What is 4G?
By Ty Johnson
Published in News on July 22, 2012 1:50 AM
Don't be too confused -- the "G" stands for generation meaning 4G is the company's fourth network release, much like compute
r programs are released in versions 1.0, 2.0 and so on.
In the cases of U.S. Cellular and Verizon Wireless, the network known as the second generation of data transfer, after voice coverage, is called radio transmission technology or 1xRTT. It premiered in the early 2000s and transmitted phone calls and text messages at a rate between 60 and 80 kilobits per second.
The next step in data coverage came with 3G, also known as Evolution-Data Optimized or EVDO, which debuted in the mid-2000s and allowed for web browsing, streaming video and turn-by-turn directions to be transmitted at 600 to 800 kilobits per second.
Verizon's 4G Long Term Evolution, or LTE, allows for live video streaming, better connectivity for mobile tablets and interactive gaming and allows users to download data at speeds ranging from five to 12 megabits per second and upload speeds from two to five megabits per second.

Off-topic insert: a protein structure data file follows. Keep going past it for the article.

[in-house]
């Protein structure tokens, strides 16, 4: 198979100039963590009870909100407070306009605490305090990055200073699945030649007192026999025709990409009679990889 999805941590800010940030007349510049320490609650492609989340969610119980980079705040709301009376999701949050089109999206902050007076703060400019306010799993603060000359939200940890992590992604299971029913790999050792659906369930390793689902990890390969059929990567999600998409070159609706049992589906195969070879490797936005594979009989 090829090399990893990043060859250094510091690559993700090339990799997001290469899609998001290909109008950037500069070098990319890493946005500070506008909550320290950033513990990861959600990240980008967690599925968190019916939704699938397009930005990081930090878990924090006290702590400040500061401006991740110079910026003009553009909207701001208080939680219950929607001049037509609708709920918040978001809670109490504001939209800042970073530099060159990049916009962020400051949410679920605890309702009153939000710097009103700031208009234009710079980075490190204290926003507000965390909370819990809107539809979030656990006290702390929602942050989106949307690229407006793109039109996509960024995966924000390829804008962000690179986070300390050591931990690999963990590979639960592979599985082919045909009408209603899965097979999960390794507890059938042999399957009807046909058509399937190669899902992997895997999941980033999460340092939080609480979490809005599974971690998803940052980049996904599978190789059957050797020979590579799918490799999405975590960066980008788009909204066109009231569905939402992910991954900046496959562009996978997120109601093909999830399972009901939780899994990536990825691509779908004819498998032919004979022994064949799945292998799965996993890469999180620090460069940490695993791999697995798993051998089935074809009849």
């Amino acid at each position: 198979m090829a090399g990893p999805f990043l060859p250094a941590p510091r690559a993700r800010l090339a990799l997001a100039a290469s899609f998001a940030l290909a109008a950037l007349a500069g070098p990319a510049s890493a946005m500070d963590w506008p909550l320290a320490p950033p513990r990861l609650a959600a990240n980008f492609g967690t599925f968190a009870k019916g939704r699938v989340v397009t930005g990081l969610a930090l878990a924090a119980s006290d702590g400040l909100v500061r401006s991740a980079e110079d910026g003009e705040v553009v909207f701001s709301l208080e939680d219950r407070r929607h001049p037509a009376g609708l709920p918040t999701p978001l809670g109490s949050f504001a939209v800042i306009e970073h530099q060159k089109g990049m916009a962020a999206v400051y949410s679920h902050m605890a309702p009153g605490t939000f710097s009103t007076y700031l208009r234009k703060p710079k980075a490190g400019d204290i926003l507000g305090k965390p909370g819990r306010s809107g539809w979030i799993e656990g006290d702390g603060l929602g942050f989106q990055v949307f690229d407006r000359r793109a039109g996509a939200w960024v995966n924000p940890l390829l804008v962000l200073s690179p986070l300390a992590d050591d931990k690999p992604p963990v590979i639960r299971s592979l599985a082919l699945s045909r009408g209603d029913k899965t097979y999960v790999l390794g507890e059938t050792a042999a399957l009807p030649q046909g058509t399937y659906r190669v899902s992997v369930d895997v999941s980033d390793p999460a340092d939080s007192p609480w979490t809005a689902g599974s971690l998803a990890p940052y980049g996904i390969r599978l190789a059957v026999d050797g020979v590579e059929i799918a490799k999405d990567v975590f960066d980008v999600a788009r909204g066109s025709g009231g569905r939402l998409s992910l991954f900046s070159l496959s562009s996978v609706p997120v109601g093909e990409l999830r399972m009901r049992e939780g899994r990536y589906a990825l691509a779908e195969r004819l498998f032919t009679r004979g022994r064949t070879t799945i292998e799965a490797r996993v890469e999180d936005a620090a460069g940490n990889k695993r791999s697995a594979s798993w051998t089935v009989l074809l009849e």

U.S. Cellular's 4G LTE network has download speed from three to six megabits per second and upload speeds between one and three megabits per second, although users could experience peak speeds up to 31 megabits per second for downloads and 11 megabits per second for uploads, depending on area, coverage and compression.
The overlays into the area's existing 3G network required installation of new hardware -- not software as with some networks -- meaning the technology is wholly new and not simply a patch to allow current networks to run faster.